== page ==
Sperm counts in males across the globe have decreased, which could lead to the extinction of the human species, a new research warned. The study didn't examine the causes of the decline but indicated that chemicals and the environment could be the culprits.
An international team of researchers reviewed 185 studies involving nearly 43,000 men from around the world between 1973 and 2011. They found a 52.4 drop percent in sperm concentration, with the number of total sperm count falling by 59.3 percent in Europe, North America, Australia and New Zealand in less than 40 years.
Humans could face extinction at that rate, warned Dr. Hagai Levine, havelead author of the study into the phenomenon. There is no clear evidence for the reason behind this apparent decrease, but researchers hinted at the environment, modern lifestyle and exposure to chemicals like pesticides as the probable causes."If we will not change the ways that we are living and the environment and the chemicals that we are exposed to, I am very worried about what will happen in the future," Levine, an epidemiologist, said. "We must take action -- for example, better regulation of man-made chemicals -- and we must continue our efforts on tackling smoking and obesity," he added.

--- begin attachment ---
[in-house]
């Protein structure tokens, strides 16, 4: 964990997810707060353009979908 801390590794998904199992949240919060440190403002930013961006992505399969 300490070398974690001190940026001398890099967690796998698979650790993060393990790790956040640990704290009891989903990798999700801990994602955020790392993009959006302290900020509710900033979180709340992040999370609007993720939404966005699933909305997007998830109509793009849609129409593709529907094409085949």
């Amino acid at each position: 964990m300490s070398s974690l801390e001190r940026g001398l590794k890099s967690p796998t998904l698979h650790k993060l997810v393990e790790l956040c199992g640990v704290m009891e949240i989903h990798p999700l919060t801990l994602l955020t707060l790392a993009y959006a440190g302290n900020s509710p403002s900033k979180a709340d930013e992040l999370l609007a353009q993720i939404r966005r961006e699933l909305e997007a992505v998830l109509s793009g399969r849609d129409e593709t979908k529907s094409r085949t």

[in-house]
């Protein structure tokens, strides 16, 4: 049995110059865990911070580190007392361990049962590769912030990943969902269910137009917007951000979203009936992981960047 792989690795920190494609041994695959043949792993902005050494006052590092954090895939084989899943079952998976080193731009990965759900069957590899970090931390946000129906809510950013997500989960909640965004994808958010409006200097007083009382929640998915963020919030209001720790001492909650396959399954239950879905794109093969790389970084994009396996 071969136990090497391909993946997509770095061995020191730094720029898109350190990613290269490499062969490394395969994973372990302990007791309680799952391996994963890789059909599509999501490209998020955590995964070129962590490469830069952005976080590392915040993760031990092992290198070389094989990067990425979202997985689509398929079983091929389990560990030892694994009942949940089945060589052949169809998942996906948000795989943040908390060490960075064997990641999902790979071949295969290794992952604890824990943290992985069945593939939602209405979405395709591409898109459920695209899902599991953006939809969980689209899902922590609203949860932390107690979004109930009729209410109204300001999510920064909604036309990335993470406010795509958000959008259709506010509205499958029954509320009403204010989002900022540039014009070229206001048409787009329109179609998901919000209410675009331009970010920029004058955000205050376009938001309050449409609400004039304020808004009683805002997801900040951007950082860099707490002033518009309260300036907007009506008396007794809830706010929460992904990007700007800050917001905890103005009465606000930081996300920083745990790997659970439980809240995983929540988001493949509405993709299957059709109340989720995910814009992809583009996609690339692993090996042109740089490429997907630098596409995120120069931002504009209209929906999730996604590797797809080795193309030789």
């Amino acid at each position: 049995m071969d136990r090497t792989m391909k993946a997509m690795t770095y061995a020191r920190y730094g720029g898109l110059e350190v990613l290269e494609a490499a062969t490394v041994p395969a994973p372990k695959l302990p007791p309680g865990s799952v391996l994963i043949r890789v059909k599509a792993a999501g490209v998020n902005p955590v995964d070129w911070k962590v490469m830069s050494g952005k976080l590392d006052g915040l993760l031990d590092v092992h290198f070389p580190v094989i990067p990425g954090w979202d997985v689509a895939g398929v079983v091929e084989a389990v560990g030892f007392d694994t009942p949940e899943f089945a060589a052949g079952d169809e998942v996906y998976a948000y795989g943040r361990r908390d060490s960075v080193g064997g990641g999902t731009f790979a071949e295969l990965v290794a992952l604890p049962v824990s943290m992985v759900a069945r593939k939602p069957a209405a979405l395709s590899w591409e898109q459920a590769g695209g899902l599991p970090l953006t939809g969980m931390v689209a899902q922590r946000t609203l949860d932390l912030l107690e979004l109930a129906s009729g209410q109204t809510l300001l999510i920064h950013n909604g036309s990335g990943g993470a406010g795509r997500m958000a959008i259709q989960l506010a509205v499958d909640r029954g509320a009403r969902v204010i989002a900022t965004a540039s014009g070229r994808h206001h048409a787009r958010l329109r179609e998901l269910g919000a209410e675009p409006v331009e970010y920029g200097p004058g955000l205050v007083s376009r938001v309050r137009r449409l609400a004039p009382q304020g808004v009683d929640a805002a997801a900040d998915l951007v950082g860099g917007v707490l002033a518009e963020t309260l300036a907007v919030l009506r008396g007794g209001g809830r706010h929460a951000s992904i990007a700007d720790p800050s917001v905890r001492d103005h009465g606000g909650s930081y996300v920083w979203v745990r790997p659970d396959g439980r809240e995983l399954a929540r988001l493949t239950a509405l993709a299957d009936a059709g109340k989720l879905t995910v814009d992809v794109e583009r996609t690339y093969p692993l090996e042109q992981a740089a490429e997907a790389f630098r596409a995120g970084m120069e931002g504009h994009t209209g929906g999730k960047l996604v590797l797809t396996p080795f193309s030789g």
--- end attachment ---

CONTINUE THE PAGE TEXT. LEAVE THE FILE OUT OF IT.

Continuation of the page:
Levine and his team apparently drew inspiration from a similar finding of Elisabeth Carlsen, who first observed a decline in men's sperm count which she wrote about in a controversial paper in 1992. There, she noted the deteriorating semen quality over the past 50 years based on analysis of 61 publications from 1938 to 1990.
But some experts noted that the new study is more thorough. "[T]he study today by Dr. Levine and his colleagues deals head-on with many of the deficiencies of previous studies," said Prof. Allan Pacey, who hasn't been convinced by past studies claiming that human sperm count has declined recently.